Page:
This landmark NIHR-funded clinical GBS3 trial aims to improve the diagnosis and treatment of GBS infection in new-born babies. The UK is one of the few countries in the developed world where there is currently no standard Group B Strep test screening programme for pregnant women and yet it is the leading cause of infection in new-borns. This clinical trial will test two types of screening compared to no screening. The results will hopefully transform the future GBS pregnancy screening policy in the UK.
Group B Streptococcus (GBS) is a bacterium commonly found in the vagina and lower gut of approximately 1 in 4 pregnant women. GBS can come and go throughout pregnancy and for the mother there are usually no GBS symptoms and causes little or no harm but it can be passed to the baby around birth.
Most babies will recover but it causes a range of serious infections including pneumonia, meningitis, and septicaemia (blood infection) and is especially dangerous to those babies born prematurely.
Each year in the UK about 40 babies die and 1 in 14 of survivors will have a long-term disability.
Group B Strep infection in babies can be prevented by giving intravenous antibiotics to women during labour. There are concerns that routine GBS testing could lead to large numbers of women being given antibiotics unnecessarily and the longer-term effects of antibiotics on mother and baby. Widespread use of antibiotics can also contribute to antimicrobial resistance in the general population.
The current UK practice is to offer antibiotics when the baby is thought to be at higher risk of developing the infection: if the birth is preterm, if GBS was detected during the current pregnancy, if the woman has a fever or previously had an infected baby. This process is not very accurate and previous UK research has found that:
65% of babies who develop Group B Strep infections have mothers who have no risk factors for carrying the bacteria
70% of women who do have risk factors do not actually harbour the bacteria and are therefore given antibiotics unnecessarily.
Some women who are found to have Group B Strep during pregnancy may not have the infection by the time they give birth.
The GBS3 trial aims to clarify these uncertainties by comparing the current standard risk factor treatment with:
a) using a lab culture GBS test to check women at 35 weeks of pregnancy (3-5 weeks before their due date).
b) a new rapid ‘bedside GBS test’ at the start of labour.
Here at Strepelle we use the Enriched Culture Medium test which is recognised as the gold standard for detecting GBS carriage.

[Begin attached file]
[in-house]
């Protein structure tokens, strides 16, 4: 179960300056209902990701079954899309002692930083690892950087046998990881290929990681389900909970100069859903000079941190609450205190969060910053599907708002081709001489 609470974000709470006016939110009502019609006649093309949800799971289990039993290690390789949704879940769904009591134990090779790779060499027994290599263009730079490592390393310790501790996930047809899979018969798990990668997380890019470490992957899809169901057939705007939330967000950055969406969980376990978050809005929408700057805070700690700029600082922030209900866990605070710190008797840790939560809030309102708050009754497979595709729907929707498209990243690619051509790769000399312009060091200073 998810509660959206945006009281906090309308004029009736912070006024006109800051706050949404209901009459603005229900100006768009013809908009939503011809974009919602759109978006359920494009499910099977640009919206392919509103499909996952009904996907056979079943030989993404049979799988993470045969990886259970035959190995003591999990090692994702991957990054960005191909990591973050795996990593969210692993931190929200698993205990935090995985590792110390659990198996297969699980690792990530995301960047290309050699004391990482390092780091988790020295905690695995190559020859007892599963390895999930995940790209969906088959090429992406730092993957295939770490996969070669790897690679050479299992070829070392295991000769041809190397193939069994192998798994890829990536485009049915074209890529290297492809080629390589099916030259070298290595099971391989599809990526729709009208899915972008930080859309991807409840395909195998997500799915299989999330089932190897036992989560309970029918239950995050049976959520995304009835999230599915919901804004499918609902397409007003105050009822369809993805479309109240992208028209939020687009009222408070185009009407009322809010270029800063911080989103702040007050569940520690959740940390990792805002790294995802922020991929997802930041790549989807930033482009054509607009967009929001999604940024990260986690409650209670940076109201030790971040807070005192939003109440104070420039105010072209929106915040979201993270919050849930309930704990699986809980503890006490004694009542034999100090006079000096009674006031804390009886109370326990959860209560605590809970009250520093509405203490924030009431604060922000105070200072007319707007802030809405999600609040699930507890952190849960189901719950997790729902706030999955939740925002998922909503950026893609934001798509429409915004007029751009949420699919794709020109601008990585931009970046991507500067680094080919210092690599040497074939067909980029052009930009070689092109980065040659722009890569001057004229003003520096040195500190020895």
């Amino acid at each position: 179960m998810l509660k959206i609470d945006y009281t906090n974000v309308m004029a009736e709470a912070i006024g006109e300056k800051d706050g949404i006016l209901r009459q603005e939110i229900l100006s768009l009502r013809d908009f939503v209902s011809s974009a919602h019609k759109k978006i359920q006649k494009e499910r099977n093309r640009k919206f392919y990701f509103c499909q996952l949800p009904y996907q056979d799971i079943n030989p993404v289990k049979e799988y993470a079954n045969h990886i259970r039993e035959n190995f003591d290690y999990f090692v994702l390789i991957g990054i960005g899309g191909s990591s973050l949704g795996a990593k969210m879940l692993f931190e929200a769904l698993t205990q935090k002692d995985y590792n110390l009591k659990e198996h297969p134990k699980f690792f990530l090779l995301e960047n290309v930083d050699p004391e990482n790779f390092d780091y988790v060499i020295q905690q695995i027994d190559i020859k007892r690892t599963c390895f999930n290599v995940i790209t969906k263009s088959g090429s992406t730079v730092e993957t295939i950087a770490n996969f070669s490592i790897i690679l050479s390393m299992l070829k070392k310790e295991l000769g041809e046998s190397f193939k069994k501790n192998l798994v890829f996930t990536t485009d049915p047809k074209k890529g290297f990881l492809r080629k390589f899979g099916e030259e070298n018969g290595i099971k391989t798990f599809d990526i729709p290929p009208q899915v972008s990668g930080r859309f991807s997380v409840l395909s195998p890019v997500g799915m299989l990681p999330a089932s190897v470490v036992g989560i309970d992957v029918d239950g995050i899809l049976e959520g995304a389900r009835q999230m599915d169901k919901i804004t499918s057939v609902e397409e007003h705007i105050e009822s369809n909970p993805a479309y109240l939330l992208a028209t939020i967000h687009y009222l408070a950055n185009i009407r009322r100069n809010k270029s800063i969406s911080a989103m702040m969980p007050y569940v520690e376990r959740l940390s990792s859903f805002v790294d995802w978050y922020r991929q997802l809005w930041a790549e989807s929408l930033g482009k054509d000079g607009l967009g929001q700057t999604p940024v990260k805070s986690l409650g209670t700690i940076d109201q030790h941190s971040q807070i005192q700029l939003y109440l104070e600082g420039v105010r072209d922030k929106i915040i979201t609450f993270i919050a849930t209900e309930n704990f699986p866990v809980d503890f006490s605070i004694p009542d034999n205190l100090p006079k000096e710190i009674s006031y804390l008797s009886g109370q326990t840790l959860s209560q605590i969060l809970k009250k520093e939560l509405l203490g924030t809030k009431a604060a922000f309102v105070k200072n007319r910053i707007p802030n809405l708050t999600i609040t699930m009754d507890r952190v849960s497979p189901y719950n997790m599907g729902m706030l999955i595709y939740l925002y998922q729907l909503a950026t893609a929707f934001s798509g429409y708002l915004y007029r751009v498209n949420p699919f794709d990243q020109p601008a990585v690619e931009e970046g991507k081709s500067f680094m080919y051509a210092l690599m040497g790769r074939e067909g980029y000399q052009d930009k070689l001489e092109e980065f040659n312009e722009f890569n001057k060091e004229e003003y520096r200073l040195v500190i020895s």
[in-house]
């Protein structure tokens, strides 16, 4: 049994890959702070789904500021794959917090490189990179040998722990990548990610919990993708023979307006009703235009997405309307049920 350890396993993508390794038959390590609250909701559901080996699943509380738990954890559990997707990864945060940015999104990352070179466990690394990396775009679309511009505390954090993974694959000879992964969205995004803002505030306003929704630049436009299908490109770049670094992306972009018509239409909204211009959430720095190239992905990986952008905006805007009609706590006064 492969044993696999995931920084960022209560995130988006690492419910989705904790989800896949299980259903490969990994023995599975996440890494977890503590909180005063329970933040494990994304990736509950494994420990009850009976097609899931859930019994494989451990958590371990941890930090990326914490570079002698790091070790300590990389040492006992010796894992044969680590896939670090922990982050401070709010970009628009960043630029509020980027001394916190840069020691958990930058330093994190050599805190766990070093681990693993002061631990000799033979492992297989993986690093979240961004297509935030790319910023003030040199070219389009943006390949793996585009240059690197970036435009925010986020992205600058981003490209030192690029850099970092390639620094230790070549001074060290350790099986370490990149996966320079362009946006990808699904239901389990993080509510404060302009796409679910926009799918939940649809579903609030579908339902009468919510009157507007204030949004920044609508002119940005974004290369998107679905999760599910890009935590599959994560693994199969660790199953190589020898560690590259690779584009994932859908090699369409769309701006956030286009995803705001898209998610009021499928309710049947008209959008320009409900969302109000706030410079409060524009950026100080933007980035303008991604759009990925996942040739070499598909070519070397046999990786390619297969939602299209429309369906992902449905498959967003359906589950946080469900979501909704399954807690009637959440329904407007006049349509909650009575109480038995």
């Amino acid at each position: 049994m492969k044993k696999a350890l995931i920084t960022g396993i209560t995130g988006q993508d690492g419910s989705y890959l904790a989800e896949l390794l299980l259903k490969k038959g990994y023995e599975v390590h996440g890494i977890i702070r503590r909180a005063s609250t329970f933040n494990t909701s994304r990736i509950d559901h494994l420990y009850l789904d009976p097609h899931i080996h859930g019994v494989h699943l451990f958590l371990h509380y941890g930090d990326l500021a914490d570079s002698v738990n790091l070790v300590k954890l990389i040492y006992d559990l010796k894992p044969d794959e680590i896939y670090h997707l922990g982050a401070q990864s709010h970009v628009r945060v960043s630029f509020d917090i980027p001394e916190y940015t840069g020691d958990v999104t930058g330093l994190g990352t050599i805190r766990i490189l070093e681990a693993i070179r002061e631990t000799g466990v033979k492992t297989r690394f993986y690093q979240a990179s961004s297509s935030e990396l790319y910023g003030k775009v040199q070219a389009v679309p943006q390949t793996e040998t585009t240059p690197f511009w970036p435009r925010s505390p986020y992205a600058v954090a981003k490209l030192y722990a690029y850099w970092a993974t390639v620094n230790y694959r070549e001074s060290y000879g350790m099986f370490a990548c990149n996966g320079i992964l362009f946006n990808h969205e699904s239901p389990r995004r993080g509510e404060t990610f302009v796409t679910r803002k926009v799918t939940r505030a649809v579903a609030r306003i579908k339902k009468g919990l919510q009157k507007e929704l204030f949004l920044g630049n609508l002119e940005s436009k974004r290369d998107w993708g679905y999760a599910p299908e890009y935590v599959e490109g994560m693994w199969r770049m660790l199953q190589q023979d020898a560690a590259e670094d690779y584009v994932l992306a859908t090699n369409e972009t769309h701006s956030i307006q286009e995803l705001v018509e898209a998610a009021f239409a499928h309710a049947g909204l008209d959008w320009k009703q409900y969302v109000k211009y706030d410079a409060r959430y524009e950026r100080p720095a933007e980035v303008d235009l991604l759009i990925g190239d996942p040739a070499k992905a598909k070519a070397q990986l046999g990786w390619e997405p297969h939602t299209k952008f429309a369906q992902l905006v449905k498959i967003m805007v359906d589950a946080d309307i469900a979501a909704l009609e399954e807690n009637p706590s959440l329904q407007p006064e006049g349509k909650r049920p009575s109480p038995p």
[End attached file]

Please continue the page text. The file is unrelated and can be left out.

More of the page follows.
The Aim of this Research into Group B Strep Screening
is to establish whether routine Group B Strep test screening of women (in late pregnancy or during labour) and subsequent treatment with intravenous antibiotics, is better at reducing GBS infection than using the current risk factor approach and if it represents value for money for the NHS
The trial is in the planning stages to be ready as soon as Covid19 allows and will involve 80 hospitals and birth centres in England and Wales. They will be randomly allocated the risk factor or the routine GBS testing approach. Hospitals allocated to the routine testing approach will also be randomly divided into testing women using a swab taken from the vagina and rectum either at
a) at 35-37 weeks of pregnancy, using a lab-based Group B Strep test or
b) in labour, using a rapid bedside test machine.
Women with a GBS positive test result will be offered antibiotics in labour. All mothers in preterm labour or who had a previous baby with GBS infection will be offered antibiotics as per current guidance.
The Trial will compare the number of babies who develop serious infection in all routine testing hospitals and birth centres with those using the risk factor approach.
As infections are relatively rare, the trial needs to collect information on 320,000 women to be able to see a difference between the two main approaches. The allocated testing strategy will be adopted as standard practice by the units involved.
The trial is being led by Dr Kate Walker and Dr Jane Daniels, Clinical Assistant Professor of Obstetrics and Professor of Clinical Trials at the University of Nottingham School of Medicine.